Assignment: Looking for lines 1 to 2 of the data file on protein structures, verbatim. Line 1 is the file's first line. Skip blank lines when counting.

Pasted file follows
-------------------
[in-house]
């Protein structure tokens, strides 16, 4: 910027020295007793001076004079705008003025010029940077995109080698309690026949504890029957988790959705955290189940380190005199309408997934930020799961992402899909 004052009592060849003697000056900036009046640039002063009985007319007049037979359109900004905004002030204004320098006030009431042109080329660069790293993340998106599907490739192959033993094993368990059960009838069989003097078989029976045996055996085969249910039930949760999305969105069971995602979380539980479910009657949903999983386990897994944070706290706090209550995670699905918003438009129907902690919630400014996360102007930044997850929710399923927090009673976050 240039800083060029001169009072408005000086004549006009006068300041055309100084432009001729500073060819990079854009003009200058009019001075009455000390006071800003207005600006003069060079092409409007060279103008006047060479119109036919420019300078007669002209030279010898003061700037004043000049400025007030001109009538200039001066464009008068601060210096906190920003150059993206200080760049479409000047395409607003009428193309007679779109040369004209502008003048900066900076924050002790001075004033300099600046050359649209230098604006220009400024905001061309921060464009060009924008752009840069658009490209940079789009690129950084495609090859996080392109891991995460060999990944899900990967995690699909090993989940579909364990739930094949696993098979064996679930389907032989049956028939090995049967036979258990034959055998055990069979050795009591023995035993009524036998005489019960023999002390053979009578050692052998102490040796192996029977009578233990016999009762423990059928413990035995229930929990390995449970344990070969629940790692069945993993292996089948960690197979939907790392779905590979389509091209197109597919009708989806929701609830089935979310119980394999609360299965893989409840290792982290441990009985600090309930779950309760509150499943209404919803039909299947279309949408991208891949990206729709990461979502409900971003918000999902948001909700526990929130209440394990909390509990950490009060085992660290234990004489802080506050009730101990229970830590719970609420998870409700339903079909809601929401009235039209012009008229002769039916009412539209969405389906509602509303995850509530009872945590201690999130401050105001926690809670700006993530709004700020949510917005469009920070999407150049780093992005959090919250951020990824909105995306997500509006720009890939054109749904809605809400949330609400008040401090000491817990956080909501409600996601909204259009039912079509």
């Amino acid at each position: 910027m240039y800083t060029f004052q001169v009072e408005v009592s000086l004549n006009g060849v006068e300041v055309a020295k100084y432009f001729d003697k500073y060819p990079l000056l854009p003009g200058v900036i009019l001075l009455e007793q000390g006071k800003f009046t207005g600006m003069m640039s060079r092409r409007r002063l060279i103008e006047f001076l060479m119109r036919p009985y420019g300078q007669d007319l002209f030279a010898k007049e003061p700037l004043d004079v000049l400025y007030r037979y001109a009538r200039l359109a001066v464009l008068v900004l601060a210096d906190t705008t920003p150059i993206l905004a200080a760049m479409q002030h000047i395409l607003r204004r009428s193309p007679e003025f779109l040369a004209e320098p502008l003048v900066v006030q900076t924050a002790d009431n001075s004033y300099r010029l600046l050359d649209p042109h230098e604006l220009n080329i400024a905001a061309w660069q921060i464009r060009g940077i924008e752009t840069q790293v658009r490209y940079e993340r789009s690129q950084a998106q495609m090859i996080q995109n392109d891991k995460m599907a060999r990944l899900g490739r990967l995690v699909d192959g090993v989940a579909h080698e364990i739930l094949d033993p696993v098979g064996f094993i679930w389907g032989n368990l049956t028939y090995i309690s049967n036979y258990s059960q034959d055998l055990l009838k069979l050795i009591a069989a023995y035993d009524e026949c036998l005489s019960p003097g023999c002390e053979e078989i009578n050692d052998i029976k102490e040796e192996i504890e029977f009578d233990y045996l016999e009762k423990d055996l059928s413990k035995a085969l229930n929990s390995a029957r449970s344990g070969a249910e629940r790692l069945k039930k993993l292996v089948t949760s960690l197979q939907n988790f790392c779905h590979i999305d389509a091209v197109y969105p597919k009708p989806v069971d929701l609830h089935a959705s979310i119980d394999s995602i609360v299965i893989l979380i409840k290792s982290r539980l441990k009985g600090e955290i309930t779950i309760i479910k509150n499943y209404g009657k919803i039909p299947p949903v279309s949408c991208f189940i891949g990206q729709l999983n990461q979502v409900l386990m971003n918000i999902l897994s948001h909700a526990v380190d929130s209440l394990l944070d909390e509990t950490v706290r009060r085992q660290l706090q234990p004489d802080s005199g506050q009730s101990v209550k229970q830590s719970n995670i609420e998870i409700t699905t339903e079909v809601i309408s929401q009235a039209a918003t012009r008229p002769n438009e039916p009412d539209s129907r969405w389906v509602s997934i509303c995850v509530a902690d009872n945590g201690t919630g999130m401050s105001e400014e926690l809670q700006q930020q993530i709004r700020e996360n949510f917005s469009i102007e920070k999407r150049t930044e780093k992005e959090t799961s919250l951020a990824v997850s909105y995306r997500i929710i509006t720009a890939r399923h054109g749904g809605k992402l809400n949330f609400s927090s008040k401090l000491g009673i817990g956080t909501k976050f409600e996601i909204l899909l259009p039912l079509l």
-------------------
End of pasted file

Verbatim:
[in-house]
């Protein structure tokens, strides 16, 4: 910027020295007793001076004079705008003025010029940077995109080698309690026949504890029957988790959705955290189940380190005199309408997934930020799961992402899909 004052009592060849003697000056900036009046640039002063009985007319007049037979359109900004905004002030204004320098006030009431042109080329660069790293993340998106599907490739192959033993094993368990059960009838069989003097078989029976045996055996085969249910039930949760999305969105069971995602979380539980479910009657949903999983386990897994944070706290706090209550995670699905918003438009129907902690919630400014996360102007930044997850929710399923927090009673976050 240039800083060029001169009072408005000086004549006009006068300041055309100084432009001729500073060819990079854009003009200058009019001075009455000390006071800003207005600006003069060079092409409007060279103008006047060479119109036919420019300078007669002209030279010898003061700037004043000049400025007030001109009538200039001066464009008068601060210096906190920003150059993206200080760049479409000047395409607003009428193309007679779109040369004209502008003048900066900076924050002790001075004033300099600046050359649209230098604006220009400024905001061309921060464009060009924008752009840069658009490209940079789009690129950084495609090859996080392109891991995460060999990944899900990967995690699909090993989940579909364990739930094949696993098979064996679930389907032989049956028939090995049967036979258990034959055998055990069979050795009591023995035993009524036998005489019960023999002390053979009578050692052998102490040796192996029977009578233990016999009762423990059928413990035995229930929990390995449970344990070969629940790692069945993993292996089948960690197979939907790392779905590979389509091209197109597919009708989806929701609830089935979310119980394999609360299965893989409840290792982290441990009985600090309930779950309760509150499943209404919803039909299947279309949408991208891949990206729709990461979502409900971003918000999902948001909700526990929130209440394990909390509990950490009060085992660290234990004489802080506050009730101990229970830590719970609420998870409700339903079909809601929401009235039209012009008229002769039916009412539209969405389906509602509303995850509530009872945590201690999130401050105001926690809670700006993530709004700020949510917005469009920070999407150049780093992005959090919250951020990824909105995306997500509006720009890939054109749904809605809400949330609400008040401090000491817990956080909501409600996601909204259009039912079509």